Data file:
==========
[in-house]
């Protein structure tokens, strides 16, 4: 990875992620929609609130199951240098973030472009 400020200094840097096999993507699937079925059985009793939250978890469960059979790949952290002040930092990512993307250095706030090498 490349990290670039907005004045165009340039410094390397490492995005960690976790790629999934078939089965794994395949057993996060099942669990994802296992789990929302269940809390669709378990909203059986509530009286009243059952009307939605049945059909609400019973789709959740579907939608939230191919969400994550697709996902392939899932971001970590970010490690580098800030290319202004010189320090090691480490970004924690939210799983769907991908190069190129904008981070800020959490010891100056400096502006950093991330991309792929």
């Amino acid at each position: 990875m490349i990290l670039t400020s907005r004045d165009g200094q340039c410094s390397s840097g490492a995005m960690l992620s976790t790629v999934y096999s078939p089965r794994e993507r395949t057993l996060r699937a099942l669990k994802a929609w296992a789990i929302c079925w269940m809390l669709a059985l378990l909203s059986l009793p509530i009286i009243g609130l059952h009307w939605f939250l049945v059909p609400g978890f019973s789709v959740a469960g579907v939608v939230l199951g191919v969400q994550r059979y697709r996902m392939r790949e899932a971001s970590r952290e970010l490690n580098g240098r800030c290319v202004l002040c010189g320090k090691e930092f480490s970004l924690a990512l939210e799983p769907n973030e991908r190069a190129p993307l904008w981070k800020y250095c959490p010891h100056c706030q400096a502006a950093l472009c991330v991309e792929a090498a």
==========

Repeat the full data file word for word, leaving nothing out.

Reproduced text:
[in-house]
């Protein structure tokens, strides 16, 4: 990875992620929609609130199951240098973030472009 400020200094840097096999993507699937079925059985009793939250978890469960059979790949952290002040930092990512993307250095706030090498 490349990290670039907005004045165009340039410094390397490492995005960690976790790629999934078939089965794994395949057993996060099942669990994802296992789990929302269940809390669709378990909203059986509530009286009243059952009307939605049945059909609400019973789709959740579907939608939230191919969400994550697709996902392939899932971001970590970010490690580098800030290319202004010189320090090691480490970004924690939210799983769907991908190069190129904008981070800020959490010891100056400096502006950093991330991309792929």
């Amino acid at each position: 990875m490349i990290l670039t400020s907005r004045d165009g200094q340039c410094s390397s840097g490492a995005m960690l992620s976790t790629v999934y096999s078939p089965r794994e993507r395949t057993l996060r699937a099942l669990k994802a929609w296992a789990i929302c079925w269940m809390l669709a059985l378990l909203s059986l009793p509530i009286i009243g609130l059952h009307w939605f939250l049945v059909p609400g978890f019973s789709v959740a469960g579907v939608v939230l199951g191919v969400q994550r059979y697709r996902m392939r790949e899932a971001s970590r952290e970010l490690n580098g240098r800030c290319v202004l002040c010189g320090k090691e930092f480490s970004l924690a990512l939210e799983p769907n973030e991908r190069a190129p993307l904008w981070k800020y250095c959490p010891h100056c706030q400096a502006a950093l472009c991330v991309e792929a090498a």